You always knew there was something creepy about LAX. Now, a pair of researchers has discovered four new species of legless lizards—technically not snakes—one of which lives underneath the dunes at the end of a runway at Los Angeles's major airport. The others live in other sandy areas in California.
A plane engulfed in flame is about the hardest fire to extinguish. How does this truck do it?
By Andrew RosenblumPosted 04.11.2012 at 10:25 am 0 Comments
Aircraft fires pose unusual challenges for first responders. Extinguishing jet fuel requires thousands of gallons of flame-smothering foam, and the fuel burns so hot (up to 2,500°F) that firefighters typically have only three minutes to respond before passengers would be overcome by heat and smoke inhalation. Aircraft Rescue and Fireghting (ARFF) vehicles, then, must balance a heavy payload with quick acceleration. Since its release in 2001, the Oshkosh Striker has become the industry-leading ARFF; today it's used at the White House, nearly every Air Force base, and more than 200 U.S. airports. In 2010, Oshkosh revamped the $600,000-to-$800,000 vehicle for the first time, streamlining the design and refining the controls. See how this fire truck works here.
According to Jaunted, the TSA has begun rolling out a new style of body scanner to select airports that will hopefully have the effect of maintaining security while reducing the "random TSA agents in some dark room are seeing me naked" problem the current scanners struggle with.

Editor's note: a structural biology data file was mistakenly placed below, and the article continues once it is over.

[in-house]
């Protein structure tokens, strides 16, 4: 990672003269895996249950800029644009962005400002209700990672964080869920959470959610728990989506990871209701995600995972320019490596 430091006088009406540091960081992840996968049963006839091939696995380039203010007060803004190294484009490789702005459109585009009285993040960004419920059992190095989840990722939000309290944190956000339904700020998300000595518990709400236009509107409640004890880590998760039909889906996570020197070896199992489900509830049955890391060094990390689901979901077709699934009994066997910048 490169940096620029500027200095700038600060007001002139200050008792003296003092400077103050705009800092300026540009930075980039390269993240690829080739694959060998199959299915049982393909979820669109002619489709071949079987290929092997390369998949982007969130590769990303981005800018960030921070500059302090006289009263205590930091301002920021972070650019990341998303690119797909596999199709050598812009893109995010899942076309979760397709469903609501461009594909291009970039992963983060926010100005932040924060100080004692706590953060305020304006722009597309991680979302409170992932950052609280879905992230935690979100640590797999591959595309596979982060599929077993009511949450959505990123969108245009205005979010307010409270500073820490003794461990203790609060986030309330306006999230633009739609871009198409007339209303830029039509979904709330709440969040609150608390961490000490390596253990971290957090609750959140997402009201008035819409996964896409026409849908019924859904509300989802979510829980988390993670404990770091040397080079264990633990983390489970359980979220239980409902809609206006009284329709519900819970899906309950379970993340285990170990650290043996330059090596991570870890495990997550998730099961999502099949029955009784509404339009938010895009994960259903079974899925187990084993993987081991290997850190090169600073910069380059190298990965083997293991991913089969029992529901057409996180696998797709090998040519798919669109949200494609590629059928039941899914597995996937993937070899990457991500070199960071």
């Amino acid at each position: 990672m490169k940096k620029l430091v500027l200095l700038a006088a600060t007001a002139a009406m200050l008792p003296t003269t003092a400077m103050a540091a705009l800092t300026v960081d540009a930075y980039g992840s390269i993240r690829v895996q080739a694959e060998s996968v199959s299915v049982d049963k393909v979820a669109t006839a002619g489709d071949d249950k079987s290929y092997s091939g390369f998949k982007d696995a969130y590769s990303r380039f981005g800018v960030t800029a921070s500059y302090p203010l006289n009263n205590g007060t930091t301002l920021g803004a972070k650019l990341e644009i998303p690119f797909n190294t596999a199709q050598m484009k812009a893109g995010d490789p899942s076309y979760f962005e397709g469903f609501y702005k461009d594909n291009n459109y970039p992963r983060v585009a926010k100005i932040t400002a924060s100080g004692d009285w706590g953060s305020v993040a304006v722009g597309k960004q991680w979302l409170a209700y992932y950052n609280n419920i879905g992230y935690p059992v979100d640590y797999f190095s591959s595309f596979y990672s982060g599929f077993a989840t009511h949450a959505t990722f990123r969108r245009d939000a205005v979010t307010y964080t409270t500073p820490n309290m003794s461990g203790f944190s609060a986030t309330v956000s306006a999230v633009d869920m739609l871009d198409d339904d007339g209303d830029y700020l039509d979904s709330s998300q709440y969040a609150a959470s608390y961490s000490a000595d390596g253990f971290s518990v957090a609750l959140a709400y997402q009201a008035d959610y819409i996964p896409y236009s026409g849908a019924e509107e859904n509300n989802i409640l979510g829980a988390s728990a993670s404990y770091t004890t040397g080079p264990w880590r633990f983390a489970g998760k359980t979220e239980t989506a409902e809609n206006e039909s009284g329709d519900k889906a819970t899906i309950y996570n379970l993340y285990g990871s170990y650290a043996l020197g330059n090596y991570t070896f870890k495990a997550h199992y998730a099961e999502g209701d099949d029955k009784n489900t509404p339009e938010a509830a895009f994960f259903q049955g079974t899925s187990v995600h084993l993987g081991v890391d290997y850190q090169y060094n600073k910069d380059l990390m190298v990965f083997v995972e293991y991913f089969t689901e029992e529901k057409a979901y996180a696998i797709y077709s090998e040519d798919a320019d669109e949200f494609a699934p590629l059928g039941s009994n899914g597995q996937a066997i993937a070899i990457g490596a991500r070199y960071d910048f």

Driverless cars are just catching on in this country, but they're already zooming around London's main airport, ferrying passengers from their people-driven cars to the terminal.
Twenty-two of these automated pods are operating at Heathrow's Terminal 5, the shiny new terminal occupied by British Airways.
Going out of town for the weekend? In the future, highway traffic won’t make you miss your flight — just grab a bus to the air taxi field down the street, then take a pre-flight flight to the airport in an autonomous Suburban Air Vehicle.
A government scientist who helped develop the controversial new naked-body airport scanners says the images could easily be distorted into “grotesque” shapes, much like you would see in a funhouse mirror, to preserve passengers’ privacy.
Environmental monitoring has come a long way since the proverbial canary in the coal mine. Now we use bees.
Airports in Germany are using honeybees as "biodetectives," regularly testing their honey for a suite of pollutants, the New York Timesreports. This year's first tests were conducted in early June at Düsseldorf International Airport, and the bees got a clean bill of health. That means the air was clean, too.
A group of scientists from the University of California-San Francisco is worried that a new generation of airport security scanners could present a cancer risk, NPR reports. But skeptics say people flying at 30,000 feet are already bombarded by cosmic rays, so a brief trip through an X-ray machine on the way to the plane is a drop in the radiation bucket.
After the "underwear bomber" incident on Christmas, the Obama administration ramped up deployment of advanced scanners that can spot explosives or weapons, NPR says. Some 1,000 new machines will be in use by the end of next year, roughly half of which are X-ray back-scatter scanners. The machines, which can look beneath passengers' clothes, expose passengers to ionizing radiation for about six seconds.
Most of us consider airports an unglamorous, necessary evil. Between the inevitable delays, grumpy travelers, long lines, and lost baggage, we can barely summon the energy to appreciate our surroundings, let alone how they were conceived.
Like us, past generations have envisioned a future of efficient, aesthetically-pleasing airports, and our 137-year archive certainly yields a few fantastical gems.